- The IG primary market surprised investors with a record-setting pace of issuance during a typically quiet month. In total, $110.25 billion of new debt was brought to market in August with the vast majority hitting in the first two weeks as sentiment generally turned positive. This new supply reflected a sizeable volume that had been waiting on the sidelines for advantageous opportunities to come to market. New issue concessions are still quite high, yet we take comfort that upside breaks in spreads or rates have been prompting issuers to jump in. September tends to see heavy supply and the weeks following Labor Day should be very active. This upcoming period is likely to set the tone for the primary market and we expect demand to pick up, as spread levels suggest value is present in many IG bond issues.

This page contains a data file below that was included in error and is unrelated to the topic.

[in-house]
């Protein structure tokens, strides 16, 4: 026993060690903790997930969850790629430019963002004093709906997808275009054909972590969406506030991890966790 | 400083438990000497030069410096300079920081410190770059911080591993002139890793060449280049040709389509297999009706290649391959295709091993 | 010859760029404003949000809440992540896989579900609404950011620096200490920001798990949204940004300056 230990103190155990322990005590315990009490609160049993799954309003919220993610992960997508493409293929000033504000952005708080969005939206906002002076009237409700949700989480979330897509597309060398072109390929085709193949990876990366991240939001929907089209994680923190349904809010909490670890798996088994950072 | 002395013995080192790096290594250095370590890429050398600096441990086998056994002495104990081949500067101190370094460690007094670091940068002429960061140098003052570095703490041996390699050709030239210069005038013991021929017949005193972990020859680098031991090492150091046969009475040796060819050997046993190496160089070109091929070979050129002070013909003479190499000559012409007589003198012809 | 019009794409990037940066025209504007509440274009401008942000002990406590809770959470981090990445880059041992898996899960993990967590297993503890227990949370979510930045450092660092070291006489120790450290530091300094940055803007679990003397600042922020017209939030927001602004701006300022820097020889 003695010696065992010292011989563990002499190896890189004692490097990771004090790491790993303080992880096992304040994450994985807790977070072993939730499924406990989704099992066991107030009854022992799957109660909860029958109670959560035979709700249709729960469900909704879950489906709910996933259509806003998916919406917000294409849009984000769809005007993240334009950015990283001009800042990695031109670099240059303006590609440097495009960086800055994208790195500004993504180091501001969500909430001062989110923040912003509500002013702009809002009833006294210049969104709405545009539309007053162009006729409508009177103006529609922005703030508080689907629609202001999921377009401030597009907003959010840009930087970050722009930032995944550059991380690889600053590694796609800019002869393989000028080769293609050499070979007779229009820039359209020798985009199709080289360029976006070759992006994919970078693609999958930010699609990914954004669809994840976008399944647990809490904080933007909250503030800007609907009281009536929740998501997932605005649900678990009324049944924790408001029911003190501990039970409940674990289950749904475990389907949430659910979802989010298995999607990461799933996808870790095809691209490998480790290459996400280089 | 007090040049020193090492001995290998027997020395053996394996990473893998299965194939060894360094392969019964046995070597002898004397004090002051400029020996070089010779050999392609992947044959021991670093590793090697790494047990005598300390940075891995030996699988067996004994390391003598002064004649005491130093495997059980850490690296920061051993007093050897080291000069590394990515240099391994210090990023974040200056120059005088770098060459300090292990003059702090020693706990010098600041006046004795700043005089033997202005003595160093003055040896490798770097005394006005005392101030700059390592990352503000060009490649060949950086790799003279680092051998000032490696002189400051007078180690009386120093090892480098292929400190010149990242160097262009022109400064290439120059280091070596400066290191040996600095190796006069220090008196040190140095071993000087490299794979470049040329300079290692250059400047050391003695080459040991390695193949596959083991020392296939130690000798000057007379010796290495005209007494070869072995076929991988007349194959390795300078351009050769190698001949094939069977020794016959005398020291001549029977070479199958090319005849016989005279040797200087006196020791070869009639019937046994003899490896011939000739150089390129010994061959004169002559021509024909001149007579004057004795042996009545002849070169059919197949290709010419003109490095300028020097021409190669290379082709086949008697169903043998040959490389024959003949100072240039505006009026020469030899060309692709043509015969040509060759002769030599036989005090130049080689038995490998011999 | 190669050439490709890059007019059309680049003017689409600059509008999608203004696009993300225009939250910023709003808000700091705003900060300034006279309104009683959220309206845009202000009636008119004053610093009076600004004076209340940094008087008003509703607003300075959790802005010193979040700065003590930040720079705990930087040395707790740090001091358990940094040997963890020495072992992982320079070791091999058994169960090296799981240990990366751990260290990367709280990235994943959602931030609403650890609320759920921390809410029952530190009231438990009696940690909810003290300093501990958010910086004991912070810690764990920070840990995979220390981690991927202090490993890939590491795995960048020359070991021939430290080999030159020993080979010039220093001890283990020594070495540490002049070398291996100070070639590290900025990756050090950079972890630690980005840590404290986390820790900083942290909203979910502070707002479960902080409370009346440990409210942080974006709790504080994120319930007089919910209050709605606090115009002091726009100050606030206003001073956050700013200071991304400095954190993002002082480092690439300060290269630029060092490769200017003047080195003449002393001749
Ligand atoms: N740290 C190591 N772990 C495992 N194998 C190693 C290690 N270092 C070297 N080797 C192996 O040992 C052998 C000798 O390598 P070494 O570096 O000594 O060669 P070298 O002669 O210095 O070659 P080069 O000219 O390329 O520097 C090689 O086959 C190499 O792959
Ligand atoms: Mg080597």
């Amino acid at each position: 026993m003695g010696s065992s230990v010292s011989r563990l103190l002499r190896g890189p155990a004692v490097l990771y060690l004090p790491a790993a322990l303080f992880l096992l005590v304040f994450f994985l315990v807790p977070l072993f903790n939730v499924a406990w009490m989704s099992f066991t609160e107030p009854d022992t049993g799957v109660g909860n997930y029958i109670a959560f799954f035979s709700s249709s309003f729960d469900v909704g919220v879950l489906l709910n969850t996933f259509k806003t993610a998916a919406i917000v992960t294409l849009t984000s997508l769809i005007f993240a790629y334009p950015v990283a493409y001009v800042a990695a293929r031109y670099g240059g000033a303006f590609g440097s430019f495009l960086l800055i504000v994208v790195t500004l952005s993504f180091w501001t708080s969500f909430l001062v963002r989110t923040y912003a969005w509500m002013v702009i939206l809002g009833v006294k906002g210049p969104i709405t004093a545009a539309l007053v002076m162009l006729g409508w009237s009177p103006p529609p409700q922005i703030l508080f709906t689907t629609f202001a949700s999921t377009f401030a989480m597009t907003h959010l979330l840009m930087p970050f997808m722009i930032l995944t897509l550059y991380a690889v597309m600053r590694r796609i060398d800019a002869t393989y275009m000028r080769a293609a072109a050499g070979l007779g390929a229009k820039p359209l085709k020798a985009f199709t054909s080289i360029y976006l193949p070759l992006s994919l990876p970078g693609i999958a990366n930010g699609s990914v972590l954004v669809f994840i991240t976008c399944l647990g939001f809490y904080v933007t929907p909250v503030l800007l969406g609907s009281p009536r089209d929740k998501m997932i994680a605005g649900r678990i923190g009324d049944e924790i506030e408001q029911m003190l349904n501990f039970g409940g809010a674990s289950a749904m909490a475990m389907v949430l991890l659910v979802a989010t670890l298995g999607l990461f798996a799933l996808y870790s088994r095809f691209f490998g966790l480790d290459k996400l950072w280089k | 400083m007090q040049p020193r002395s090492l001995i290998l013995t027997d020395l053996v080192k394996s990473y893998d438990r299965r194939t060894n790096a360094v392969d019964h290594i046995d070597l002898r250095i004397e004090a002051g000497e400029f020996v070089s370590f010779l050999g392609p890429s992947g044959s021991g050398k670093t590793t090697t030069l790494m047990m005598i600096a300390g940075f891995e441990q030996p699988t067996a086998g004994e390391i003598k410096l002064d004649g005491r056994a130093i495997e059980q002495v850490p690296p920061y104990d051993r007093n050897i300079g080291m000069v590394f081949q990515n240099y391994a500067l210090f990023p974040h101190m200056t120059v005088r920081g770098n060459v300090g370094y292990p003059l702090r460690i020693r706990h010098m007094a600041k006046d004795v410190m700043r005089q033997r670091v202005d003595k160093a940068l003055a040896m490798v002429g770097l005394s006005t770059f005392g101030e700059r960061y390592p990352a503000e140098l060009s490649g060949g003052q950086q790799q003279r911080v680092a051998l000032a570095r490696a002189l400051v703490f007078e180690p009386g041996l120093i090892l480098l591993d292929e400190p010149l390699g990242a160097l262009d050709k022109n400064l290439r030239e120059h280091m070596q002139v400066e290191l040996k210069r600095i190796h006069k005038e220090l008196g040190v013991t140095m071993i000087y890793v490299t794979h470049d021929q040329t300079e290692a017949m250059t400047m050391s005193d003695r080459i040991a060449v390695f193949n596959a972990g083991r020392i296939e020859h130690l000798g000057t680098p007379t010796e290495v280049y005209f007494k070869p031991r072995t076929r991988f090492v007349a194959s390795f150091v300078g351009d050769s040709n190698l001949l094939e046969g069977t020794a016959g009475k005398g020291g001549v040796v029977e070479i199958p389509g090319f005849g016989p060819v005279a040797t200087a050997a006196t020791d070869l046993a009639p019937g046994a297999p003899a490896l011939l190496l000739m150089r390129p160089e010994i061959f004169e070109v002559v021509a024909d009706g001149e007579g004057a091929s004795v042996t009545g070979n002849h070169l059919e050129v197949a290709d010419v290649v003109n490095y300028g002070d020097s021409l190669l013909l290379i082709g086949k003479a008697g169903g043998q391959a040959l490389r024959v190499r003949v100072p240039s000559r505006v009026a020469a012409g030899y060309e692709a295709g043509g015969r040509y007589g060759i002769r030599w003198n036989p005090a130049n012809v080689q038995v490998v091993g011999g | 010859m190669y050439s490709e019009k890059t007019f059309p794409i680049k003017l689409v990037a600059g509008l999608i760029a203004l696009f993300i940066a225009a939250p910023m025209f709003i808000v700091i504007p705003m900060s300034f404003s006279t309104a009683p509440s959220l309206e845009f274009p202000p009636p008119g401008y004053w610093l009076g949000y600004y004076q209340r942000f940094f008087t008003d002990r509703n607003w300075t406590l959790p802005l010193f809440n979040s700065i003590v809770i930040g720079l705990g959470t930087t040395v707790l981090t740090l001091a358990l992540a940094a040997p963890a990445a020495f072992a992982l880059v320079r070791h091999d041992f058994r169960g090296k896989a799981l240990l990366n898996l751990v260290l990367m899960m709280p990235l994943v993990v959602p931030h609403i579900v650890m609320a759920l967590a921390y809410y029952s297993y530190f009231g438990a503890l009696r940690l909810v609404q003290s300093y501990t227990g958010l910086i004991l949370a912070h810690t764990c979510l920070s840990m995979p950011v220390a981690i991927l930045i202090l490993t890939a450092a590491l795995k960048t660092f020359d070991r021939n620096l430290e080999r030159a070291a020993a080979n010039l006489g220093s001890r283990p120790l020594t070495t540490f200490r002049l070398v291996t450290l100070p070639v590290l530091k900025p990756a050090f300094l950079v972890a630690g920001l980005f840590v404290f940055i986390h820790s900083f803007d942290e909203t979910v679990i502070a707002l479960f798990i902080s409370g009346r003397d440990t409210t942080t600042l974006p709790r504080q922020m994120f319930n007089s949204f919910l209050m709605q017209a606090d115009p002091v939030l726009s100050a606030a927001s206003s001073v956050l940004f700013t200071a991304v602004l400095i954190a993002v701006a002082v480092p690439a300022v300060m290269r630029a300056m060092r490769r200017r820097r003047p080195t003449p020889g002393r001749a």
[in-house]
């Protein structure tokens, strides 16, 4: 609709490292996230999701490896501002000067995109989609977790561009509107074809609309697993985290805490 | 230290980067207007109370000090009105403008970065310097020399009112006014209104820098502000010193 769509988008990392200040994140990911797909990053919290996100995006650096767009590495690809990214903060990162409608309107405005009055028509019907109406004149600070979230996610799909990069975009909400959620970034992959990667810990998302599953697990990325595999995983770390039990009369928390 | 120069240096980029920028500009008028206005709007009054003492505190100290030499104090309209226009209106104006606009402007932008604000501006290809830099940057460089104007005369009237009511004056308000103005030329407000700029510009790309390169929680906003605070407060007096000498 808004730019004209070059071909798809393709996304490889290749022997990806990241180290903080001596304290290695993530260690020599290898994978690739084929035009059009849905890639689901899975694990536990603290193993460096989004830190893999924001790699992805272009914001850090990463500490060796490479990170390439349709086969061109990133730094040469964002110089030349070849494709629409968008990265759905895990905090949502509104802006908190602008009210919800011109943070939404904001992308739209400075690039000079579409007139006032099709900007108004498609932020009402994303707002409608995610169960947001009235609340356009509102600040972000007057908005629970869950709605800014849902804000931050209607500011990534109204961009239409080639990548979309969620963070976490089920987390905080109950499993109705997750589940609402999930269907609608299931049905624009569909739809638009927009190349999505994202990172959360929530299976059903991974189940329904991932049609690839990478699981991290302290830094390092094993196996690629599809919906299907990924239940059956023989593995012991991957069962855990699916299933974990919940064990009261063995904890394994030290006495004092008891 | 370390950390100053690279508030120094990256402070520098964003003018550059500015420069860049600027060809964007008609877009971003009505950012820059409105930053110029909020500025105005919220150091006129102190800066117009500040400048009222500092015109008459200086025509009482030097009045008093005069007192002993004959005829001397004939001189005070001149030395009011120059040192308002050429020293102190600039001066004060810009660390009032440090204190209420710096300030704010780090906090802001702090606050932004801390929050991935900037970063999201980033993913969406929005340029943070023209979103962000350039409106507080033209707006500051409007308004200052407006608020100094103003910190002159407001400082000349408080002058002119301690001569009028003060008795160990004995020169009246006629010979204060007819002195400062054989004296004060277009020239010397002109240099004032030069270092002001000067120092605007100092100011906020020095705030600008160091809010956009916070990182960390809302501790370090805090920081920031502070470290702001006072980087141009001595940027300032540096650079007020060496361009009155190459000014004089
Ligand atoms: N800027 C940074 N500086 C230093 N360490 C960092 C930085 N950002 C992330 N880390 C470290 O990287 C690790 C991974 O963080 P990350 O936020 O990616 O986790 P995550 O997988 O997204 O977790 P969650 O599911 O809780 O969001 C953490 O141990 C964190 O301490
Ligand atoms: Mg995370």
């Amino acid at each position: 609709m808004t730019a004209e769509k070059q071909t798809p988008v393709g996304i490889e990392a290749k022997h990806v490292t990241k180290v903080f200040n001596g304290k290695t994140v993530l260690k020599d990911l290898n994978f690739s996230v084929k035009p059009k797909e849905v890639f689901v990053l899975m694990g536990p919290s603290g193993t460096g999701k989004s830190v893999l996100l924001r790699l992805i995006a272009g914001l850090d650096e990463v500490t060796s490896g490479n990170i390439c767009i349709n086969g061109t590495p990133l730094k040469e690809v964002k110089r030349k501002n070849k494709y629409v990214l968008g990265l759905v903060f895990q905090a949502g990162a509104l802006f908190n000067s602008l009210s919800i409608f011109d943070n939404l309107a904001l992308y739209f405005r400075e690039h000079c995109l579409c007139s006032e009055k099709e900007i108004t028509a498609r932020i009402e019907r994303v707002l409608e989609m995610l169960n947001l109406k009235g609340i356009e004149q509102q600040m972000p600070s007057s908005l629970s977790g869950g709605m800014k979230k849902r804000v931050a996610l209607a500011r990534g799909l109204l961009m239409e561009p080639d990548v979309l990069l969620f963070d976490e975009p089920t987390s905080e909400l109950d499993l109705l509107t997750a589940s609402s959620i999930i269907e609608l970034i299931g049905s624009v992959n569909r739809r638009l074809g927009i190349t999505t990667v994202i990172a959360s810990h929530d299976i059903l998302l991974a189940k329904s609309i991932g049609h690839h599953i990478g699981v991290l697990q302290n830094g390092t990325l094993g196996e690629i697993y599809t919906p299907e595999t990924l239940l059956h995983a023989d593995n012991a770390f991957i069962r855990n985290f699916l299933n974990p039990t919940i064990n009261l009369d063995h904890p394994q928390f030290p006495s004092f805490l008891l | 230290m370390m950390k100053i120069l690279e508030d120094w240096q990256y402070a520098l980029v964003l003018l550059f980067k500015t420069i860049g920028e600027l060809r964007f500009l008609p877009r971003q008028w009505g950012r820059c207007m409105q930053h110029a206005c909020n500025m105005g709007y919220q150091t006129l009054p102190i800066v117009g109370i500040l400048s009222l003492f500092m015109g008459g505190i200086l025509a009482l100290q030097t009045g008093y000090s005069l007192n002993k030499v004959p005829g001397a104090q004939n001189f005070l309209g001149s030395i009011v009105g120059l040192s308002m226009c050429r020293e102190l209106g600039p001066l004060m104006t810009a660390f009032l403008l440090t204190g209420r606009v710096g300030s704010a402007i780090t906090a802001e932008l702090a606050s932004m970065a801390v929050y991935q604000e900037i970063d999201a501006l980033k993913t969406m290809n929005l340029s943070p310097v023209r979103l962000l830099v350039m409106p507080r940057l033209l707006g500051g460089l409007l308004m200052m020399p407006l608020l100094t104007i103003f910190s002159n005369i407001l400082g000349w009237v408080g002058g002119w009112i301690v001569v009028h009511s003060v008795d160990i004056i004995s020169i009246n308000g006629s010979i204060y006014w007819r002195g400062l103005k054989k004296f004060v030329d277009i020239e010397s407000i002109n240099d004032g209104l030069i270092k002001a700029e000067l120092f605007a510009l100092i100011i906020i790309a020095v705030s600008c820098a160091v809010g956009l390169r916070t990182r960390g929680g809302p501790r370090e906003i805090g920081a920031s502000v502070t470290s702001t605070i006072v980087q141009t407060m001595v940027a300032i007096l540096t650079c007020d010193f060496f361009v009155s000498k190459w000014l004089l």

- High grade corporates are clearly affected by UST yields, and a sizeable move inside of 10Yrs drove recent credit underperformance despite modest spread tightening. On the month, the largest move was along the 3Yr UST curve with a 71bps increase driving yields to 3.52%. Aside from the 20Yr bond at 3.57%, 3Yr issues are the highest yielding. The curve remains inverted out to intermediate maturities, with 10Yr yields rising by 54bps in August to 3.20%, a level not seen since mid-June.